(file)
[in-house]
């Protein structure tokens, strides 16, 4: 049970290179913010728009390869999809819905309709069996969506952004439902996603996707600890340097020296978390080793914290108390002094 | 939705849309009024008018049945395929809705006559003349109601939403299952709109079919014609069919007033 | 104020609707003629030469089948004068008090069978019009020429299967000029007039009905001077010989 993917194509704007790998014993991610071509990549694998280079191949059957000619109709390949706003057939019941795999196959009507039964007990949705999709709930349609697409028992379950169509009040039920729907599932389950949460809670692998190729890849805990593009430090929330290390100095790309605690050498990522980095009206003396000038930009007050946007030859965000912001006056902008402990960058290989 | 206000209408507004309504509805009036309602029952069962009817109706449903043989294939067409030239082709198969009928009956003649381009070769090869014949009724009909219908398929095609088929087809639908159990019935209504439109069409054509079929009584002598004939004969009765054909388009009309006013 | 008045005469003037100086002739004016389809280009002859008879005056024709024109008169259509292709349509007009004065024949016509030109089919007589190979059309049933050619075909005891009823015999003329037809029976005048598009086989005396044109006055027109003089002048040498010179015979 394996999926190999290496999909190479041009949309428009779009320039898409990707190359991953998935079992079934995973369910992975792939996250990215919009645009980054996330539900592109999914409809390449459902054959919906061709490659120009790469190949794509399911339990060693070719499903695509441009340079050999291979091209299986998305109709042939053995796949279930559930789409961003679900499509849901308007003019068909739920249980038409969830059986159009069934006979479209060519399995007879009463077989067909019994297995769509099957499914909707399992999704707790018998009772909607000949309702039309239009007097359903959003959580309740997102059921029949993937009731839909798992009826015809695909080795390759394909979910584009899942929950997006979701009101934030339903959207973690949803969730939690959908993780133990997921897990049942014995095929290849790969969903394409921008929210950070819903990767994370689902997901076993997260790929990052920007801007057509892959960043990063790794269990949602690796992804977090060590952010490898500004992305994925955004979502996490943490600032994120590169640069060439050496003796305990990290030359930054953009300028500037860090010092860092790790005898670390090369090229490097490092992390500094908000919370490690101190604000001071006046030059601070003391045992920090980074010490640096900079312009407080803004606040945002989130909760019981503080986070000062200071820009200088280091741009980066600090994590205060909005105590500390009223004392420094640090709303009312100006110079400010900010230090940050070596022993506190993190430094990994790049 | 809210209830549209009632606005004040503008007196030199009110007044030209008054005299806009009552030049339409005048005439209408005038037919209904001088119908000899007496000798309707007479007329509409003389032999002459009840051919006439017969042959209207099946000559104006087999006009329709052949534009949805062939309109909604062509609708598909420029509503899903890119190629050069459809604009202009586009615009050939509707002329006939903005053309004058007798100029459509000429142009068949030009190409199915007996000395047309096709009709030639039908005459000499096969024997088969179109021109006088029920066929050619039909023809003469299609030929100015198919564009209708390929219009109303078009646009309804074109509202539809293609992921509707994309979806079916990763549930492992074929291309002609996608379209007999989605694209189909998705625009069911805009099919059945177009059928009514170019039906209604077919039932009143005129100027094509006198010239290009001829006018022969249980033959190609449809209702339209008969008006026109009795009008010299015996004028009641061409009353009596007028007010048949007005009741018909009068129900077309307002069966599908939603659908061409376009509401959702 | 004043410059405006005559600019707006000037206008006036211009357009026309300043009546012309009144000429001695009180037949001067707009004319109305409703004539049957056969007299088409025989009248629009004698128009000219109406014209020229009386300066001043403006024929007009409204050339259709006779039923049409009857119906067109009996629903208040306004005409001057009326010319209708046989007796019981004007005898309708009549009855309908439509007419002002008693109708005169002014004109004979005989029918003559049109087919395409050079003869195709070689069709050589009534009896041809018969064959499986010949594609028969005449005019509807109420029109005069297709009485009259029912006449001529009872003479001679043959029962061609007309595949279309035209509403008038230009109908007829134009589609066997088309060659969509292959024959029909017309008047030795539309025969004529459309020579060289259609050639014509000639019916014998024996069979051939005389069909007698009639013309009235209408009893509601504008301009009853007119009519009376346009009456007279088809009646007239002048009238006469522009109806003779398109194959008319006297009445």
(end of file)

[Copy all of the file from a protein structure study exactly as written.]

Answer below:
[in-house]
């Protein structure tokens, strides 16, 4: 049970290179913010728009390869999809819905309709069996969506952004439902996603996707600890340097020296978390080793914290108390002094 | 939705849309009024008018049945395929809705006559003349109601939403299952709109079919014609069919007033 | 104020609707003629030469089948004068008090069978019009020429299967000029007039009905001077010989 993917194509704007790998014993991610071509990549694998280079191949059957000619109709390949706003057939019941795999196959009507039964007990949705999709709930349609697409028992379950169509009040039920729907599932389950949460809670692998190729890849805990593009430090929330290390100095790309605690050498990522980095009206003396000038930009007050946007030859965000912001006056902008402990960058290989 | 206000209408507004309504509805009036309602029952069962009817109706449903043989294939067409030239082709198969009928009956003649381009070769090869014949009724009909219908398929095609088929087809639908159990019935209504439109069409054509079929009584002598004939004969009765054909388009009309006013 | 008045005469003037100086002739004016389809280009002859008879005056024709024109008169259509292709349509007009004065024949016509030109089919007589190979059309049933050619075909005891009823015999003329037809029976005048598009086989005396044109006055027109003089002048040498010179015979 394996999926190999290496999909190479041009949309428009779009320039898409990707190359991953998935079992079934995973369910992975792939996250990215919009645009980054996330539900592109999914409809390449459902054959919906061709490659120009790469190949794509399911339990060693070719499903695509441009340079050999291979091209299986998305109709042939053995796949279930559930789409961003679900499509849901308007003019068909739920249980038409969830059986159009069934006979479209060519399995007879009463077989067909019994297995769509099957499914909707399992999704707790018998009772909607000949309702039309239009007097359903959003959580309740997102059921029949993937009731839909798992009826015809695909080795390759394909979910584009899942929950997006979701009101934030339903959207973690949803969730939690959908993780133990997921897990049942014995095929290849790969969903394409921008929210950070819903990767994370689902997901076993997260790929990052920007801007057509892959960043990063790794269990949602690796992804977090060590952010490898500004992305994925955004979502996490943490600032994120590169640069060439050496003796305990990290030359930054953009300028500037860090010092860092790790005898670390090369090229490097490092992390500094908000919370490690101190604000001071006046030059601070003391045992920090980074010490640096900079312009407080803004606040945002989130909760019981503080986070000062200071820009200088280091741009980066600090994590205060909005105590500390009223004392420094640090709303009312100006110079400010900010230090940050070596022993506190993190430094990994790049 | 809210209830549209009632606005004040503008007196030199009110007044030209008054005299806009009552030049339409005048005439209408005038037919209904001088119908000899007496000798309707007479007329509409003389032999002459009840051919006439017969042959209207099946000559104006087999006009329709052949534009949805062939309109909604062509609708598909420029509503899903890119190629050069459809604009202009586009615009050939509707002329006939903005053309004058007798100029459509000429142009068949030009190409199915007996000395047309096709009709030639039908005459000499096969024997088969179109021109006088029920066929050619039909023809003469299609030929100015198919564009209708390929219009109303078009646009309804074109509202539809293609992921509707994309979806079916990763549930492992074929291309002609996608379209007999989605694209189909998705625009069911805009099919059945177009059928009514170019039906209604077919039932009143005129100027094509006198010239290009001829006018022969249980033959190609449809209702339209008969008006026109009795009008010299015996004028009641061409009353009596007028007010048949007005009741018909009068129900077309307002069966599908939603659908061409376009509401959702 | 004043410059405006005559600019707006000037206008006036211009357009026309300043009546012309009144000429001695009180037949001067707009004319109305409703004539049957056969007299088409025989009248629009004698128009000219109406014209020229009386300066001043403006024929007009409204050339259709006779039923049409009857119906067109009996629903208040306004005409001057009326010319209708046989007796019981004007005898309708009549009855309908439509007419002002008693109708005169002014004109004979005989029918003559049109087919395409050079003869195709070689069709050589009534009896041809018969064959499986010949594609028969005449005019509807109420029109005069297709009485009259029912006449001529009872003479001679043959029962061609007309595949279309035209509403008038230009109908007829134009589609066997088309060659969509292959024959029909017309008047030795539309025969004529459309020579060289259609050639014509000639019916014998024996069979051939005389069909007698009639013309009235209408009893509601504008301009009853007119009519009376346009009456007279088809009646007239002048009238006469522009109806003779398109194959008319006297009445």